The value of Phil Jones – It’s easy for a defense to look good when somebody like Phil Jones is protecting them.

On Sunday, Jones was tasked with marking Marouane Fellaini, an approach that helped United keep a clean sheet against Everton. Today, Jones was a wrecking ball in front of the United defense. Late in the match, his experience at center half came into play as he dropped deeper and to help the Red Devils bleed out the draw.

Because of his versatility (able to play center half, right back, and defensive midfield) it’s been difficult to say United have missed Jones in any particular role, but with the former Blackburn prospect injured for much of the season, the Red Devils certainly have missed him to come degree. It’s games like Wednesday’s that illustrate how much.

Packaged for takeaway

  • Whenever there’s a job to do wide, Wayne Rooney gets the call. Today in United’s defensive phase, Rooney often played on the right of a 4-4-2/4-4-1-1 shape and helped shield right back Rafael. His usage was reminiscent of five years ago when Ferguson temporarily converted used Rooney  as a left winger.
  • In attack, United tried to get Danny Welbeck forward from the left as Rooney and Kagawa operated behind him and van Persie. With so little meaningful possession, it was difficult to tell how well it worked.
  • With United electing to absorb so much of Real Madrid’s attack, the Merengues would have really used somebody capable of driving forward from midfield to help create isolated advantages along the defense. Sami Khedira sometimes does this, while Xabi Alonso’s out of his element too close to the box. This game might have needed more Kaká.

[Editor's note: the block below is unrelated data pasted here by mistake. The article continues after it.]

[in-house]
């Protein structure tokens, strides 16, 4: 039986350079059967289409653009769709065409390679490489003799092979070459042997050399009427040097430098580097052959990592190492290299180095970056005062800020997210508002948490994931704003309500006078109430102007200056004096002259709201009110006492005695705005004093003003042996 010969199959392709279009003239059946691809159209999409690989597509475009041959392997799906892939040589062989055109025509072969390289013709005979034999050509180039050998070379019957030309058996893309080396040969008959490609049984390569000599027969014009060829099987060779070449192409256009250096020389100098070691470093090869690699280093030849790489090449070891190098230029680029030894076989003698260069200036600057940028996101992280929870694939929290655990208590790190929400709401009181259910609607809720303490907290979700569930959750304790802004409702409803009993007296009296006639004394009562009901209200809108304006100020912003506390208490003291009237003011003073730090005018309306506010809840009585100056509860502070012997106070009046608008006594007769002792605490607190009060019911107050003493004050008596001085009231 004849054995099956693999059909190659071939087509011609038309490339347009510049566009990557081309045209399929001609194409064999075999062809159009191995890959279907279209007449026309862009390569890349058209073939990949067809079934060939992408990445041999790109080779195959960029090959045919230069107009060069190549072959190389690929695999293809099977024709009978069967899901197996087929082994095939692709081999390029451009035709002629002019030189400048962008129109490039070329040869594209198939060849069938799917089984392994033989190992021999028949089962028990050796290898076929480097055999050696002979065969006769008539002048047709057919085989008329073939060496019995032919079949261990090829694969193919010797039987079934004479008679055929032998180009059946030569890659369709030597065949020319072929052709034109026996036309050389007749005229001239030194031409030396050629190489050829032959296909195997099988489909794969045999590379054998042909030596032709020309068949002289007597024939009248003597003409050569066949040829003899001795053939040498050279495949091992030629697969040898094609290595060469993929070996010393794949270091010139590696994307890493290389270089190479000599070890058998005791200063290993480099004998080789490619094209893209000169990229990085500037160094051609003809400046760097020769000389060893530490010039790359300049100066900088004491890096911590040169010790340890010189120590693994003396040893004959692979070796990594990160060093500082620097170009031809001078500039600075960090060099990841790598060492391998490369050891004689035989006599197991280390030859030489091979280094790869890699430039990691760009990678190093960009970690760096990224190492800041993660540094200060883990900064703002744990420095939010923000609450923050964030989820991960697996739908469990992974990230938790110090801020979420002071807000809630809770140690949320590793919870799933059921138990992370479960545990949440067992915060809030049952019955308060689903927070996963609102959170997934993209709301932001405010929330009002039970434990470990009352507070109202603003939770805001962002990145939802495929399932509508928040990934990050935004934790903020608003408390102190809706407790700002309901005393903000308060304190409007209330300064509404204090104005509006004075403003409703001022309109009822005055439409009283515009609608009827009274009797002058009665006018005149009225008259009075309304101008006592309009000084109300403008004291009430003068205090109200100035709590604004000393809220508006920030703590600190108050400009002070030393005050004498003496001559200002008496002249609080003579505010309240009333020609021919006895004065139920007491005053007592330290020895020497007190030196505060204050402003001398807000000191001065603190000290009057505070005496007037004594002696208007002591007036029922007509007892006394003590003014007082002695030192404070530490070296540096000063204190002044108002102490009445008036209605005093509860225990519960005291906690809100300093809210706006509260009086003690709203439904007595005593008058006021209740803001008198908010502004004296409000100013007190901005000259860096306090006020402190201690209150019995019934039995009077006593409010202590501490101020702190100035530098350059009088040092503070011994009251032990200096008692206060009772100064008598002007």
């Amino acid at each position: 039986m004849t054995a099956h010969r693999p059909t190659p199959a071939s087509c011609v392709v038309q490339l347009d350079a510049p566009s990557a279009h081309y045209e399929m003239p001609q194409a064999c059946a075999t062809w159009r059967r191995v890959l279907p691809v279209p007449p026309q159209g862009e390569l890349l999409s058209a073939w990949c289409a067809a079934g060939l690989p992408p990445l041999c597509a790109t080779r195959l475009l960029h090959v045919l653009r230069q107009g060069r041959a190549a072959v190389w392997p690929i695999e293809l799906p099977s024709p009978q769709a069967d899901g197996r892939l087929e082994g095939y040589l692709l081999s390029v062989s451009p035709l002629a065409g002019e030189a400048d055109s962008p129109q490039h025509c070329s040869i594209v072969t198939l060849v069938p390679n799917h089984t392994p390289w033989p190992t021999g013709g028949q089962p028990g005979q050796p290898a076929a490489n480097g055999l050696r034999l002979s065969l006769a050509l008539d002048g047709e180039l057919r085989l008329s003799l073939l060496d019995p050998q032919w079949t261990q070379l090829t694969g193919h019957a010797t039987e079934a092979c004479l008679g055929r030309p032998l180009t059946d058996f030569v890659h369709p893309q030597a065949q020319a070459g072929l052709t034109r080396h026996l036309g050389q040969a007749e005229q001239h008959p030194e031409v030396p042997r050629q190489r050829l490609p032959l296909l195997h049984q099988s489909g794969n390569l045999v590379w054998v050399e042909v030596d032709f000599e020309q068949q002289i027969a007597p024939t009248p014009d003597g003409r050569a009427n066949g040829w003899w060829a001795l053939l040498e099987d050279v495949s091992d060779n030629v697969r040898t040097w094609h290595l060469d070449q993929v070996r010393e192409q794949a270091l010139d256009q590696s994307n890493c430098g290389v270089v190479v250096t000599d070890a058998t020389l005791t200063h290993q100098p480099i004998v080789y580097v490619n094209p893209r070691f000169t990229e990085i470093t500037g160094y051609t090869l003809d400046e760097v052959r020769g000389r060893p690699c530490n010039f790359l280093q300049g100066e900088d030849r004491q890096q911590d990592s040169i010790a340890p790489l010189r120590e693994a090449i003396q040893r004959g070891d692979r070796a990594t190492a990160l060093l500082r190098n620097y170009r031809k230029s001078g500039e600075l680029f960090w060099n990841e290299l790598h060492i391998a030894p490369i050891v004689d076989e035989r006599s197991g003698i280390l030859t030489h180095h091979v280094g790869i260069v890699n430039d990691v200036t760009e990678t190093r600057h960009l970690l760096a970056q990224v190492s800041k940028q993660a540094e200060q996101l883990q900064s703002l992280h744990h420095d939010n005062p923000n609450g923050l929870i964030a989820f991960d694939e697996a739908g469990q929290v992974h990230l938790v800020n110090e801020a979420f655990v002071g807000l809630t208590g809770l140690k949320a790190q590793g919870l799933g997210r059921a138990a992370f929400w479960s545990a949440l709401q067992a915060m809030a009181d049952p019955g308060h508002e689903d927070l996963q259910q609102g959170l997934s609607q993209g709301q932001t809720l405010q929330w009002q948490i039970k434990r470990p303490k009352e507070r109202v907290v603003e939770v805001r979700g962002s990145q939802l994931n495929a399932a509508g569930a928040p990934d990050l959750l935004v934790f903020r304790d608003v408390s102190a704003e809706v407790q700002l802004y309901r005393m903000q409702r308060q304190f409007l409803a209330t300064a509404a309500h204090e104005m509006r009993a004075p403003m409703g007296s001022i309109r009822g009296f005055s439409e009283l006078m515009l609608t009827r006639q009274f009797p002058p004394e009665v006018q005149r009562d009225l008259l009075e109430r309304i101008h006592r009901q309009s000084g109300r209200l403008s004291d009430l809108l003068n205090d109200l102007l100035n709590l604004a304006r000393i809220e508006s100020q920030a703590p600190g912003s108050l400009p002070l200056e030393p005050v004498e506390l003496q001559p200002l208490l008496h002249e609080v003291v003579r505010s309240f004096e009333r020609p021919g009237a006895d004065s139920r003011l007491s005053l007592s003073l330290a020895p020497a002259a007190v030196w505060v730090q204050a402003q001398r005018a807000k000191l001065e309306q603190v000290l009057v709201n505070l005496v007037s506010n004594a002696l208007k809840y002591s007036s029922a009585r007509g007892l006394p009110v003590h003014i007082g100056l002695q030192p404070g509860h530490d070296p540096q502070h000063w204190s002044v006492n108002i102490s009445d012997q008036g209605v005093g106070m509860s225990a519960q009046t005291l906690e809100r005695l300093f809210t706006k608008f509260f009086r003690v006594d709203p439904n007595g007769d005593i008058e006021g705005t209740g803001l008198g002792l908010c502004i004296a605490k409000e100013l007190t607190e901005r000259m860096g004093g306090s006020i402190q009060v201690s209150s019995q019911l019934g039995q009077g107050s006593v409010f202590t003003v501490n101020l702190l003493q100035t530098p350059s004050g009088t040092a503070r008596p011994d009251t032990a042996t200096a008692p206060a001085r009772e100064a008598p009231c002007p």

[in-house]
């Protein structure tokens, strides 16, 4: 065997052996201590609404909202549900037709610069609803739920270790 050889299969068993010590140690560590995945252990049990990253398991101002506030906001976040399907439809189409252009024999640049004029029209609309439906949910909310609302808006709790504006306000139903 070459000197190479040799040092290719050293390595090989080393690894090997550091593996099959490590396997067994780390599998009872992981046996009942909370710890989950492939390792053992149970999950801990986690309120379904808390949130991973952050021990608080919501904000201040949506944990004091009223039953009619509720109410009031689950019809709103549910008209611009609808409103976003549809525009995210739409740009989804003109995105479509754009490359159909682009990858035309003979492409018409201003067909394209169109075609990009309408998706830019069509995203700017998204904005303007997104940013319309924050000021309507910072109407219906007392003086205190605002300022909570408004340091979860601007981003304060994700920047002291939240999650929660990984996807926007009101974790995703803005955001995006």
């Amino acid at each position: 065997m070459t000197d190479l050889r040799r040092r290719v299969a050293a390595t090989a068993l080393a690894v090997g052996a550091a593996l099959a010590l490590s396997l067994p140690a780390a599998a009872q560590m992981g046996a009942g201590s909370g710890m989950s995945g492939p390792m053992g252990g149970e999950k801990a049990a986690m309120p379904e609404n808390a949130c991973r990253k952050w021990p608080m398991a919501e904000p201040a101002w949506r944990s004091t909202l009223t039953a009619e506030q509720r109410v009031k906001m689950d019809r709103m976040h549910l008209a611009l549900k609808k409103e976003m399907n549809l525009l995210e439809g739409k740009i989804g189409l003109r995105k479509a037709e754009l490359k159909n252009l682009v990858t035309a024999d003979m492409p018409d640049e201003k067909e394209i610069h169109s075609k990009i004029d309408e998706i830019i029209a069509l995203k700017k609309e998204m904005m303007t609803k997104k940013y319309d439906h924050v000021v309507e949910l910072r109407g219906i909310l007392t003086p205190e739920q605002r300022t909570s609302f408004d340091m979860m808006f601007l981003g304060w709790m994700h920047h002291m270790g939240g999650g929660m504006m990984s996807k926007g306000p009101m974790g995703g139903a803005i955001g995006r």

• Pepe was back from injury and saw some late time, coming in late when José Mourinho decided to guard against a second United goal. Iker Casillas was injured and failed to make Real Madrid’s bench.

Wenger: Timing of departure “not really my decision”

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Arsene Wenger has been speaking about his Arsenal departure and there are some intriguing details emerging.

Wenger, 68, announced last Friday that he would be leaving Arsenal at the end of the current 2017-18 campaign after almost 22 years in charge.

But when asked about the timing of his decision during his press conference ahead of the Europa League semifinal first leg against Atletico Madrid on Thursday, Wenger said it was taken out of his hands…

“The timing was not really my decision, the rest I have spoken about already,” Wenger said. “I focus on what I have to do every day. At the moment, I work like ever.”

Wenger added that he will “for sure” continue to work beyond this season but wasn’t giving anything away. The Arsenal boss also said he had a “high opinion of Luis Enrique” but that didn’t “want to influence the next manager.”